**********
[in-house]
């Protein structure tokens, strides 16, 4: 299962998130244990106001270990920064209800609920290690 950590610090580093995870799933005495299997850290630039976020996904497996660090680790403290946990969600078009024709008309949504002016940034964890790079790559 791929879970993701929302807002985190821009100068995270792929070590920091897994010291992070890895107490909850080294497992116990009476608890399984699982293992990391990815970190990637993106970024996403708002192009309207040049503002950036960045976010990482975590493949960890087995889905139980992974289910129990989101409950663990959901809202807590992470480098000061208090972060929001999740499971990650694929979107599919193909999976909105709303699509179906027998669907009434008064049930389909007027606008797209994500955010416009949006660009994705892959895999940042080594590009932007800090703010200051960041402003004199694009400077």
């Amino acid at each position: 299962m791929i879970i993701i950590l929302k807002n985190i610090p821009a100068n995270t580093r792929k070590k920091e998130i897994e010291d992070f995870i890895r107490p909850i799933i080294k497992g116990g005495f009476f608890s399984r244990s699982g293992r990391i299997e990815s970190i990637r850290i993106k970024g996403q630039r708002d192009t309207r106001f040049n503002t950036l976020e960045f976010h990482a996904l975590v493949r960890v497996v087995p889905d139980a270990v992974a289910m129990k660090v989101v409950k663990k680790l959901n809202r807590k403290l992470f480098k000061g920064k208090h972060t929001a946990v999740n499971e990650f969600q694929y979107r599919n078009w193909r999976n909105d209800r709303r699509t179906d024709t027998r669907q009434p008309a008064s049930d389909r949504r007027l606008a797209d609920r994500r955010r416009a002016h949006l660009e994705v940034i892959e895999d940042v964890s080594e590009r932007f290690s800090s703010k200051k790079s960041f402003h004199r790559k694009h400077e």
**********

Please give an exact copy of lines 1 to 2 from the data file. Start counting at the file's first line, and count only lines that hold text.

[in-house]
């Protein structure tokens, strides 16, 4: 299962998130244990106001270990920064209800609920290690 950590610090580093995870799933005495299997850290630039976020996904497996660090680790403290946990969600078009024709008309949504002016940034964890790079790559 791929879970993701929302807002985190821009100068995270792929070590920091897994010291992070890895107490909850080294497992116990009476608890399984699982293992990391990815970190990637993106970024996403708002192009309207040049503002950036960045976010990482975590493949960890087995889905139980992974289910129990989101409950663990959901809202807590992470480098000061208090972060929001999740499971990650694929979107599919193909999976909105709303699509179906027998669907009434008064049930389909007027606008797209994500955010416009949006660009994705892959895999940042080594590009932007800090703010200051960041402003004199694009400077």